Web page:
Whole Lotta' Woman

From Wikipedia, the free encyclopedia
Jump to: navigation, search
For the 1958 single by Marvin Rainwater, see Whole Lotta Woman.
"Whole Lotta Woman"
Single by The Contours
from the album Do You Love Me (Now That I Can Dance)
B-side "Come On And Be Mine"
Released February, 1961 (1st Ver.)
May, 1961 (2nd Ver.)
Format 7" single
Recorded Hitsville USA (Studio A); 1961
Genre Soul
Length 2:41
Label Motown
M 1008
Writer(s) Billy Hoggs,
Billy Gordon,
Smokey Robinson
Producer(s) Berry Gordy, Jr.
The Contours singles chronology
"Whole Lotta Woman"
(1961)
"The Stretch"
(1961)

"Whole Lotta Woman" is a 1961 single recorded by The Contours for the Motown Records label. Written by Smokey Robinson (of The Miracles), and Contours group members Billy Hoggs and Billy Gordon,(the group's lead singers), and produced by Motown CEO Berry Gordy, Jr., it was the group's debut single for Motown.

Two versions of this song was released, with very notable changes. The first version was raw, more soulful, and had minimal orchestration. The second version was more conventional, and made for a national release. There was also a personnel change in between the two versions: The first one was the only recording of the group (other than the B-side "Come On And Be Mine") that feature the vocals of original member Leroy Fair, who was replaced by Sylvester Potts by the time they recorded the second version.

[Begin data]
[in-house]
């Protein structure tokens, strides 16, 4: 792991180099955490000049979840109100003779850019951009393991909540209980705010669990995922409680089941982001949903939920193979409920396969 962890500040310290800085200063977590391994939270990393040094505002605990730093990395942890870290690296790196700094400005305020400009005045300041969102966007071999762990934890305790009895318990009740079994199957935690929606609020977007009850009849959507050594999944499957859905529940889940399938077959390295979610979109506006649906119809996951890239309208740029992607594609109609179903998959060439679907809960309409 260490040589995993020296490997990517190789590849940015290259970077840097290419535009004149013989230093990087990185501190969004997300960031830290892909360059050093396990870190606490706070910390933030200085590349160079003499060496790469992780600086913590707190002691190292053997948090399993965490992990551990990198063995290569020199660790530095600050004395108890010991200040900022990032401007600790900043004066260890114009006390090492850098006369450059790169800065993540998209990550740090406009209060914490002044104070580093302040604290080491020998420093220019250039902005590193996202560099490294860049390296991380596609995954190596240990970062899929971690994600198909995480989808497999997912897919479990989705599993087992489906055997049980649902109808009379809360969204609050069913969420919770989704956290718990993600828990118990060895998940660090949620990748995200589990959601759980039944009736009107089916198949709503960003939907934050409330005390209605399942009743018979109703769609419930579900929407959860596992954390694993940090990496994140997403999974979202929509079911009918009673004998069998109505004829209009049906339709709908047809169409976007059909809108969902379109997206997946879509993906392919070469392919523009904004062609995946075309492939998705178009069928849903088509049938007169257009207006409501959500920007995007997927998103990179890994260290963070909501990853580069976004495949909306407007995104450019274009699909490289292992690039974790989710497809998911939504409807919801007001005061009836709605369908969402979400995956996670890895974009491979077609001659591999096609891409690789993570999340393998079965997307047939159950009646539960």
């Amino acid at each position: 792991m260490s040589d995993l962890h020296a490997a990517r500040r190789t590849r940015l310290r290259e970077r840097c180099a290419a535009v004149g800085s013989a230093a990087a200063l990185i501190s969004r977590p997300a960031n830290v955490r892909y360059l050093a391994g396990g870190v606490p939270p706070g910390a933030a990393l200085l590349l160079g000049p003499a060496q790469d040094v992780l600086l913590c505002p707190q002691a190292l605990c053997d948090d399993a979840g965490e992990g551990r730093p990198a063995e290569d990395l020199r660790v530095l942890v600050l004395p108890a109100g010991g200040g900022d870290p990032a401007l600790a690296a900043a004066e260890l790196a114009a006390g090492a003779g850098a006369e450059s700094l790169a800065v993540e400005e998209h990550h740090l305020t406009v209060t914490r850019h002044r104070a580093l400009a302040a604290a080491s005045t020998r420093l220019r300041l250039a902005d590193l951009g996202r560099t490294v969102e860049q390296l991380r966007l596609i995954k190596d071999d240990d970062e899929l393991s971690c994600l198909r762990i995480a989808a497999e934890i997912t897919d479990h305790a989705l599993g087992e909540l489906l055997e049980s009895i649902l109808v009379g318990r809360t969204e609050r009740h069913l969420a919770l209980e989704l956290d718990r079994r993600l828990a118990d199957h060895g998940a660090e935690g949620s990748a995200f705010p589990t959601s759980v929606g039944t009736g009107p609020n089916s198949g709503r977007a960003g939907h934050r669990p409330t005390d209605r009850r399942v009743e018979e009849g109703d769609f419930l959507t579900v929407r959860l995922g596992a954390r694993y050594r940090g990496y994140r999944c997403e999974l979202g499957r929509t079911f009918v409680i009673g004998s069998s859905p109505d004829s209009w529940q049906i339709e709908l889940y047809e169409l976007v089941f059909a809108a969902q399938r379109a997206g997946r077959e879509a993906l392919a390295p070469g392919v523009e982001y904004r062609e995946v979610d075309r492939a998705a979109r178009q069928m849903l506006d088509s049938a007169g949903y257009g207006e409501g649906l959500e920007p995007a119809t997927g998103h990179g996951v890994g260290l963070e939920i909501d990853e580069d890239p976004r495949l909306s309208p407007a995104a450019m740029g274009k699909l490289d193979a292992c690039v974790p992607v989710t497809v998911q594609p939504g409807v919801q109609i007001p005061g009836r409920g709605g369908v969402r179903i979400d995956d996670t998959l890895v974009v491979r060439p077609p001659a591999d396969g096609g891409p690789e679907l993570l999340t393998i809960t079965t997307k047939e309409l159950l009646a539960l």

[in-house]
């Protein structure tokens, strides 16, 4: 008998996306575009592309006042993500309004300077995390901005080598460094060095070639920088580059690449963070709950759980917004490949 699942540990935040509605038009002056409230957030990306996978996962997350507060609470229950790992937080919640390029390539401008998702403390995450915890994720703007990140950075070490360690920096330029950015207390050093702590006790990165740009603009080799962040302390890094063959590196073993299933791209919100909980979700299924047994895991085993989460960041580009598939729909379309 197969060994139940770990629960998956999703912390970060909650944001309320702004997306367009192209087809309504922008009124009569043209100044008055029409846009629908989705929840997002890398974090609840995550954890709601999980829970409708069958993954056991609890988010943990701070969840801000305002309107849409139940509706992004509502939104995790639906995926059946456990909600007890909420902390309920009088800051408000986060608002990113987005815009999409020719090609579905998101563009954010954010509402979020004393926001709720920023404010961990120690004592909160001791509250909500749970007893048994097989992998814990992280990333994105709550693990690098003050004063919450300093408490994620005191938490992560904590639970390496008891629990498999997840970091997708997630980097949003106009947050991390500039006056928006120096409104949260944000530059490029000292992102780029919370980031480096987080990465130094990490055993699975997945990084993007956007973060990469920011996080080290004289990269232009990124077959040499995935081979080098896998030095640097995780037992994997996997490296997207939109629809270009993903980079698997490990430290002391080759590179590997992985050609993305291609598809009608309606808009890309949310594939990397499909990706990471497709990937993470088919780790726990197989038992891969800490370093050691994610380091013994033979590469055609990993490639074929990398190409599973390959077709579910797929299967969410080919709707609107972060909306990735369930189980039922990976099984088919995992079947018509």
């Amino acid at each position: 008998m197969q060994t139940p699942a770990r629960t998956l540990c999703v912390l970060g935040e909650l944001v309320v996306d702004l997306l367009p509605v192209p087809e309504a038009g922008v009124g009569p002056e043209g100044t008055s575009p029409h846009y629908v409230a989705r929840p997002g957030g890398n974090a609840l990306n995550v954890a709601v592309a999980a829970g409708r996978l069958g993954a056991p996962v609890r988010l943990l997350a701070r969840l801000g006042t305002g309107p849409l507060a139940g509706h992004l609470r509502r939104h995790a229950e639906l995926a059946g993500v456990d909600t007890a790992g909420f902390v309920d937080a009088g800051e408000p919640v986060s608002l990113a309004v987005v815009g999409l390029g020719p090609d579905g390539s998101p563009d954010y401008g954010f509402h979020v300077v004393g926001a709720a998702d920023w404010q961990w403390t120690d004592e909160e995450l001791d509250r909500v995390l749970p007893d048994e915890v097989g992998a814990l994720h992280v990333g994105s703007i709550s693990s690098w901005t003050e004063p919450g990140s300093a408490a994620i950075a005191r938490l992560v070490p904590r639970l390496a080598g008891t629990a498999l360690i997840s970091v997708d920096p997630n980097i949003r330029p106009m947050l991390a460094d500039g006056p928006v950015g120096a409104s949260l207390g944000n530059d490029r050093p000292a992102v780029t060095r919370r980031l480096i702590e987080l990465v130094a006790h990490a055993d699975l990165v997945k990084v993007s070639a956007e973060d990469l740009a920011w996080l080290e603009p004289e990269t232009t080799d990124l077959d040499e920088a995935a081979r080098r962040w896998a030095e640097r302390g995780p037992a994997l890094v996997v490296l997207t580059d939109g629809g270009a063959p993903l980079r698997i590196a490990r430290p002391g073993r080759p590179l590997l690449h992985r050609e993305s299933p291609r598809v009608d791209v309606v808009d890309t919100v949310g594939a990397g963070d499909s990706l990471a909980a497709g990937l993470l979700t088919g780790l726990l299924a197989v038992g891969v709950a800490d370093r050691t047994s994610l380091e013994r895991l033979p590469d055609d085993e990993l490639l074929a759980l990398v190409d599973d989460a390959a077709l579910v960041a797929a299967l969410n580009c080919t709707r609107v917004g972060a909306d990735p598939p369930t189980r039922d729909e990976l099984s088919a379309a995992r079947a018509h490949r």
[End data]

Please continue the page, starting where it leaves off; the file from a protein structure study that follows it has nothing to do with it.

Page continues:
Both versions of the single received a lot of airplay on local Detroit stations, but it did not chart nationally. However, two singles later The Contours would finally score a hit with 1962's "Do You Love Me".

Credits: The Contours[edit]

  • Lead vocal by Billy Gordon
  • Background vocals by Hubert Johnson, Billy Hoggs, Joe Billingslea, Leroy Fair (1st version only), and Sylvester Potts (2nd version only)
  • Guitar by Huey Davis
  • Other instrumentation by The Funk Brothers

References and external links[edit]